The Lake Worth Lagoon Has Overcome A Lot. Climate Change Is A New Threat

Mar 12, 2018

The story of the Lake Worth Lagoon is a tale of survival.

Over the past 100  years, urbanization has imperiled the intracoastal area between Palm Beach County’s barrier islands and the mainland. Settlers and developers dug inlets that introduced saltwater into the freshwater lagoon, making it brackish. Species from oysters and sea turtles to mangroves and seagrasses suffered.

Paul Davis, a former coastal resources director for Palm Beach County, recounts the history of the Lake Worth Lagoon to visitors at John D. MacArthur Beach State Park.
Credit Kate Stein / WLRN

"Part of the lagoon near the West Palm Beach Canal, it was considered a dead zone," said Paul Davis, a retired director of the coastal division for Palm Beach County's Department of Environmental Resources Management. "Nothing could grow there and it was unlikely that anything would grow there."

But local conservation efforts helped get state and federal restoration funding. Water quality improved and populations of oysters, seagrass, mangroves and sea turtles grew. Ecotourism trips brought visitors and elected officials to see restored islands and the return of species including the oystercatcher.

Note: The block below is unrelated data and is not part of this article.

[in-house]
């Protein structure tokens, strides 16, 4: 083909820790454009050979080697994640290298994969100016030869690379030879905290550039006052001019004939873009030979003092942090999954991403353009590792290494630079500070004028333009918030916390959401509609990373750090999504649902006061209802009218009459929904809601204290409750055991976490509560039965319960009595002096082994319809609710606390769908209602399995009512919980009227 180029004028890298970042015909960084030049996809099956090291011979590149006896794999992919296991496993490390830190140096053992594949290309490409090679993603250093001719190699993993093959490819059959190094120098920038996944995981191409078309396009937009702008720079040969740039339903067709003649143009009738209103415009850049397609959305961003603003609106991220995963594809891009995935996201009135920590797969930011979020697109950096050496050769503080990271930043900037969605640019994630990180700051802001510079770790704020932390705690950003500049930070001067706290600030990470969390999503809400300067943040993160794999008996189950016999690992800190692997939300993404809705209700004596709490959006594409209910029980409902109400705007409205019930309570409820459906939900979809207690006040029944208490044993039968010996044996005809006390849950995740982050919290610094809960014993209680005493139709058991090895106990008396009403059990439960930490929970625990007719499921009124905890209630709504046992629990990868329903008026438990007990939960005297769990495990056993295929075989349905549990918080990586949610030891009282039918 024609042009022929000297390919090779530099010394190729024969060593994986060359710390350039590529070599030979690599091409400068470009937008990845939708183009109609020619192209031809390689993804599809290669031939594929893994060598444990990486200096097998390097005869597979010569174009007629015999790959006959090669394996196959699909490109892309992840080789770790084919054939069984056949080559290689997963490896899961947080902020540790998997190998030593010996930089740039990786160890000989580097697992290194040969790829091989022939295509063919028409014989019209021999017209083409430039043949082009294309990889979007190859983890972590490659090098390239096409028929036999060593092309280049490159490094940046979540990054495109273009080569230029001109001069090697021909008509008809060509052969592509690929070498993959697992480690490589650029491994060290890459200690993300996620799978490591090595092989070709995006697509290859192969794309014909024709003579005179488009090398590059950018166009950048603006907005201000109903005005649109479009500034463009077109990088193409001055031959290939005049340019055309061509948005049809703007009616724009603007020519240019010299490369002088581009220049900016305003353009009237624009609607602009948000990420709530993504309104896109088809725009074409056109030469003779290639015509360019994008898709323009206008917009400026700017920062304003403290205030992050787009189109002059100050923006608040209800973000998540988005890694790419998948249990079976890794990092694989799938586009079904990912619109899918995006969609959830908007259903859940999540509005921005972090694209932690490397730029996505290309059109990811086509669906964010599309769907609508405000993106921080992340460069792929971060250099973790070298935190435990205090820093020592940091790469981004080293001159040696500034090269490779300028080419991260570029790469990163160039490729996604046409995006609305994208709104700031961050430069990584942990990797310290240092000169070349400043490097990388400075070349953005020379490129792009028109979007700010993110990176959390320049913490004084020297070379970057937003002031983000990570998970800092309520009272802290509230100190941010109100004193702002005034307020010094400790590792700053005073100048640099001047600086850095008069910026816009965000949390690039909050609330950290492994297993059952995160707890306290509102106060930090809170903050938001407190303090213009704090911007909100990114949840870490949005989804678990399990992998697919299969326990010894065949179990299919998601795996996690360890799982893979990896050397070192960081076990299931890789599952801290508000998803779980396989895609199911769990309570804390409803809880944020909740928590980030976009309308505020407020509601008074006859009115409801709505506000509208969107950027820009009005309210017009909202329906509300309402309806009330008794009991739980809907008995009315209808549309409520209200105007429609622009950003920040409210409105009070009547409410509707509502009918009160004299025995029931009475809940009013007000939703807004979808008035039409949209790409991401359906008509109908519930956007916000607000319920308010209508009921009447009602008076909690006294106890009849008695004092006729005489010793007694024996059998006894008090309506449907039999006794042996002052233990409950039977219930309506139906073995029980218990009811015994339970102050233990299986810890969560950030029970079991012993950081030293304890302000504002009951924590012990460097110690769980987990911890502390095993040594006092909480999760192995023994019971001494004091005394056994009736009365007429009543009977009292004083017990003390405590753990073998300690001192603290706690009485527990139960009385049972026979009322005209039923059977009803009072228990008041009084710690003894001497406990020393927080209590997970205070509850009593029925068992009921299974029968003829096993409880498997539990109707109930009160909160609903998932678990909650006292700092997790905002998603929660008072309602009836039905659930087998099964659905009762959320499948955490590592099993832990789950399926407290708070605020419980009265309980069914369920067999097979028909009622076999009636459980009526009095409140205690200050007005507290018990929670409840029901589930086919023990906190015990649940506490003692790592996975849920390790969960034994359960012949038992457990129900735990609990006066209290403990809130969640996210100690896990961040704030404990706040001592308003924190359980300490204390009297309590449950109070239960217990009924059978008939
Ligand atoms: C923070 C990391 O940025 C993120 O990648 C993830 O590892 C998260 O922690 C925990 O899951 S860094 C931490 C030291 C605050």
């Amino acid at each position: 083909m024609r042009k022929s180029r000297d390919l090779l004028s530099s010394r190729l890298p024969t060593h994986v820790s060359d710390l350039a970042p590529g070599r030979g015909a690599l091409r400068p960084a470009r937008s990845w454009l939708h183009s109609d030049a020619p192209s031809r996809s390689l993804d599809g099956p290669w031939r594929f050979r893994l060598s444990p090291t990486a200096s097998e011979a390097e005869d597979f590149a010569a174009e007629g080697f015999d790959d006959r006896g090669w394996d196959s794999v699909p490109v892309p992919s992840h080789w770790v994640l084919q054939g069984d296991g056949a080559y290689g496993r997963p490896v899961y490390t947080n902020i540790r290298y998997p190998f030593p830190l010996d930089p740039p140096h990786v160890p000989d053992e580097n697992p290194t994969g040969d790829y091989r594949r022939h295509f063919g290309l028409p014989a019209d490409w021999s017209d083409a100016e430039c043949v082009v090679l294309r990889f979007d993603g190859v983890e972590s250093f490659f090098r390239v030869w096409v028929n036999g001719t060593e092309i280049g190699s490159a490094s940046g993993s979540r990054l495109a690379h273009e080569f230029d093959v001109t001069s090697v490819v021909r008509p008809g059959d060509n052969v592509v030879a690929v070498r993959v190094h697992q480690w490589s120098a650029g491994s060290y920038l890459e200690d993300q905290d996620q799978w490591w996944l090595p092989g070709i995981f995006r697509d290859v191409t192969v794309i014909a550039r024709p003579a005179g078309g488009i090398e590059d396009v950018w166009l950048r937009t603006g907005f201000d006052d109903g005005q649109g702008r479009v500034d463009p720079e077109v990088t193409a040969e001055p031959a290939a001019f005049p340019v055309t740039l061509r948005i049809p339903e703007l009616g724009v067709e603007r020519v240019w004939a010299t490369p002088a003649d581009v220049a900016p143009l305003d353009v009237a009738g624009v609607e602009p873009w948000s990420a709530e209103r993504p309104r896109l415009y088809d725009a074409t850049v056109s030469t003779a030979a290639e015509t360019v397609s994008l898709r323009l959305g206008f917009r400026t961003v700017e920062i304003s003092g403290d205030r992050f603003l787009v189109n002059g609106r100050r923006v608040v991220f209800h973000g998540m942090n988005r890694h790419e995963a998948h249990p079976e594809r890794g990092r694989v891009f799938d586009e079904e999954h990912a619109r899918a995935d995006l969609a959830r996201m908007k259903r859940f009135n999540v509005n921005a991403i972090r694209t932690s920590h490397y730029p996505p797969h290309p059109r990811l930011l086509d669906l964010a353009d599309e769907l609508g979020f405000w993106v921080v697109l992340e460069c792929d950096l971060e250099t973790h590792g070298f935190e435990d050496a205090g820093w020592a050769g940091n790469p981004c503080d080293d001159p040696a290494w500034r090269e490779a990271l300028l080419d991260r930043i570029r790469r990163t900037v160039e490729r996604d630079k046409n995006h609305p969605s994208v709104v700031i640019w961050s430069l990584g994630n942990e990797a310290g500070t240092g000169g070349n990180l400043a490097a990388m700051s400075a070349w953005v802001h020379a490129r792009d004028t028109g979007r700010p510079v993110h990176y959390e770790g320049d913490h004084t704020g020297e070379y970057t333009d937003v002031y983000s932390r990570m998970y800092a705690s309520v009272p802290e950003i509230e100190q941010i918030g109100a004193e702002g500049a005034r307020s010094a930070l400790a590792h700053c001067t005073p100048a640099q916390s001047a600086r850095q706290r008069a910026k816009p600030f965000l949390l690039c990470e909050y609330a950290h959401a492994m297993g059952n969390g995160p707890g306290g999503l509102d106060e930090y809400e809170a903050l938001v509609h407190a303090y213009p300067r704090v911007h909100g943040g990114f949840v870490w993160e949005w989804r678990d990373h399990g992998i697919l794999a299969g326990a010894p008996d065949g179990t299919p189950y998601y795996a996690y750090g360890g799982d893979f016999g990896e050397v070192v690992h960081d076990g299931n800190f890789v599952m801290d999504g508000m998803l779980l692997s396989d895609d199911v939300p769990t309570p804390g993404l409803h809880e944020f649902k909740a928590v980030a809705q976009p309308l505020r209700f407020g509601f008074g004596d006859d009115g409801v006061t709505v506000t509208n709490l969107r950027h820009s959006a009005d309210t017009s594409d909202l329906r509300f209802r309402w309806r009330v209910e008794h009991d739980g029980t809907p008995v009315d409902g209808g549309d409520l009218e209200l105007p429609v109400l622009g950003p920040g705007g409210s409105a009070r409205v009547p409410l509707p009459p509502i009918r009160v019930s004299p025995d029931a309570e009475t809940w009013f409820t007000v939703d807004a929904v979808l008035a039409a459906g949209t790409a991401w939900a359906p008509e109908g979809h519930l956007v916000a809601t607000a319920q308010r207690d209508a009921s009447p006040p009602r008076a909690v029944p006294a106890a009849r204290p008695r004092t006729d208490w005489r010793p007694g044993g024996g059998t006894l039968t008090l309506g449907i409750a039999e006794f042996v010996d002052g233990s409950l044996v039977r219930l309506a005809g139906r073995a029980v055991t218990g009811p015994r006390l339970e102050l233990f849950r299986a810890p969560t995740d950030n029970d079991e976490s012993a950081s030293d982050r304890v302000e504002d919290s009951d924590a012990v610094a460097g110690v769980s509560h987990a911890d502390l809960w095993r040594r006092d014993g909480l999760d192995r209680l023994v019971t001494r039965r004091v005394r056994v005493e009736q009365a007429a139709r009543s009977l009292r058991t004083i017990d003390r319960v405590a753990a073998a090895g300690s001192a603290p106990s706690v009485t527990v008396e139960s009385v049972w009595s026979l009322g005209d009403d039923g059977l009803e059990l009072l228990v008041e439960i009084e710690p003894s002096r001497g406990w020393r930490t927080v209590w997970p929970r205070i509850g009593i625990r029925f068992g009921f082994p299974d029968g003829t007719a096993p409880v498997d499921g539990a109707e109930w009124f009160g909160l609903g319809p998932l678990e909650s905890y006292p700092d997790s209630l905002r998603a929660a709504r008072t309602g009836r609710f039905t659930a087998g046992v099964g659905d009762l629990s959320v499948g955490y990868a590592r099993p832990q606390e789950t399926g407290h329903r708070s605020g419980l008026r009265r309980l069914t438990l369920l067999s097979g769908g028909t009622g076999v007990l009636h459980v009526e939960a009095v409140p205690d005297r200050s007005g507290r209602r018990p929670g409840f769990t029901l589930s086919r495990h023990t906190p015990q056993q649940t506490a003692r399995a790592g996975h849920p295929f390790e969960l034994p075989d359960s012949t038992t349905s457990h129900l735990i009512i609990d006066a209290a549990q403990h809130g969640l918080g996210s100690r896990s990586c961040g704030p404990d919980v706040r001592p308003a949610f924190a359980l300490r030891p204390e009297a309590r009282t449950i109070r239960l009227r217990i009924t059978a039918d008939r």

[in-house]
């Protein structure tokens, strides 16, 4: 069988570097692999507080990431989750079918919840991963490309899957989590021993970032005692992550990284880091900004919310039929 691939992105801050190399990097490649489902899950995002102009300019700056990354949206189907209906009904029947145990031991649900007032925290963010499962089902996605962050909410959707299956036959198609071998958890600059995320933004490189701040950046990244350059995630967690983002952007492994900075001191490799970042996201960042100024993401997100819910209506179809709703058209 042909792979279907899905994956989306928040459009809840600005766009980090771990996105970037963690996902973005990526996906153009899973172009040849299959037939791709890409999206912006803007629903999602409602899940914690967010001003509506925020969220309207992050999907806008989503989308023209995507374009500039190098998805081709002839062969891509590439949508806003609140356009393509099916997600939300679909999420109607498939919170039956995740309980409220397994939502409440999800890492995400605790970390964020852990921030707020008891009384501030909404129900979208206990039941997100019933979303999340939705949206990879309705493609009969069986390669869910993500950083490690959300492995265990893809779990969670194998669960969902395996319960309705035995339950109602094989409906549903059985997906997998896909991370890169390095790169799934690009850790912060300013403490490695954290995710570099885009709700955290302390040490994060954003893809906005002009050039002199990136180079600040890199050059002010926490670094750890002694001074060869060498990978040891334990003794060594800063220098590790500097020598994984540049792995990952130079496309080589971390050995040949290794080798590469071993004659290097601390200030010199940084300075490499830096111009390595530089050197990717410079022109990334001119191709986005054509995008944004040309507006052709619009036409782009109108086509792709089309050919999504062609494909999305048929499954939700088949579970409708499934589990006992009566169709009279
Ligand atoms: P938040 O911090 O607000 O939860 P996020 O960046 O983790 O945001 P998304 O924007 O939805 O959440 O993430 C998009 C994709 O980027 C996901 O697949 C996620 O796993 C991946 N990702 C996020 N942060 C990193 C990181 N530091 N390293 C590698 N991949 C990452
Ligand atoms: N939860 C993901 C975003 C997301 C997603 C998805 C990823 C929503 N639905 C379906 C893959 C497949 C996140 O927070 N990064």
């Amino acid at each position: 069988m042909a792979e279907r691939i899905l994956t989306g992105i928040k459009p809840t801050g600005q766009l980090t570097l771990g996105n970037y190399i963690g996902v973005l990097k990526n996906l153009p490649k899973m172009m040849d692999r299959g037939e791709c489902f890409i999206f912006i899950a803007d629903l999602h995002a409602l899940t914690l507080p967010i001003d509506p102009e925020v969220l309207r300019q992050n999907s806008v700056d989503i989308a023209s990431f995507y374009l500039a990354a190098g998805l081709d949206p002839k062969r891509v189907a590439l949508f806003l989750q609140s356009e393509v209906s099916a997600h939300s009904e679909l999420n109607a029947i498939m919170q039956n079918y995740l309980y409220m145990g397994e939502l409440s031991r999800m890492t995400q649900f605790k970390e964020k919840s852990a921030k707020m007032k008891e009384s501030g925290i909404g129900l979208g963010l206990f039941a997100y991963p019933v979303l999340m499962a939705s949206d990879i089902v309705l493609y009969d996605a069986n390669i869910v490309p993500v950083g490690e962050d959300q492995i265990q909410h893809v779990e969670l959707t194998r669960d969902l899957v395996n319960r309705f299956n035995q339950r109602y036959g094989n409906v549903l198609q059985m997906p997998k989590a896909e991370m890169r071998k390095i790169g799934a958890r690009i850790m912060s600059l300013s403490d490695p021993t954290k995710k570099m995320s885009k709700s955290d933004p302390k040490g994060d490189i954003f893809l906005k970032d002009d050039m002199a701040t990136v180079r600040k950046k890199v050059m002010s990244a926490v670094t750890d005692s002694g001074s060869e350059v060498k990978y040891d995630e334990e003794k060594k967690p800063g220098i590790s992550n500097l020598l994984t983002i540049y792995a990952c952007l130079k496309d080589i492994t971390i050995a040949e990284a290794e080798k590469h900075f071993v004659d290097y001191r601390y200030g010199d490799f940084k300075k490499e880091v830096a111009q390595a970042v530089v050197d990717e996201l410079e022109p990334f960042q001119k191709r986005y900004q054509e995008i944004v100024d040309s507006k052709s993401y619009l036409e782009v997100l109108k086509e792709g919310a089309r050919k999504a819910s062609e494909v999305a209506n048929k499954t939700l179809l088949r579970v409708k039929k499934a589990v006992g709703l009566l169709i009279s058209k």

In the past five years or so, however, lagoon conditions appear to have worsened again. Davis says in particular, there’s been a reduction in sea grass, and that the changes may be linked to climate change.

"Our typical rainy season is no longer as wet as it used to be," he said. "Our dry season is a lot wetter than it used to be."

Of all the habitats in the Lake Worth Lagoon, the gently sloping nearshore areas have the most plants and aquatic animals. They're also being lost quickly: Former Palm Beach County coastal director Paul Davis says seawalls have been built along the majority of the lagoon's coastline.
Credit Kate Stein / WLRN

The seagrass decline could also be related to changes in water quality, or changes in wave patterns from seawalls and boats. Sea level rise may exacerbate some of those threats, as people build higher seawalls and saltwater pushes farther inland.

But Davis says the situation isn’t hopeless. He says the lagoon is resilient and can recover -- again -- if people "have the fortitude and determination" to address urbanization-related issues.

"I've seen tremendous changes, things that would we would not have expected to occur," he said. "It can be done."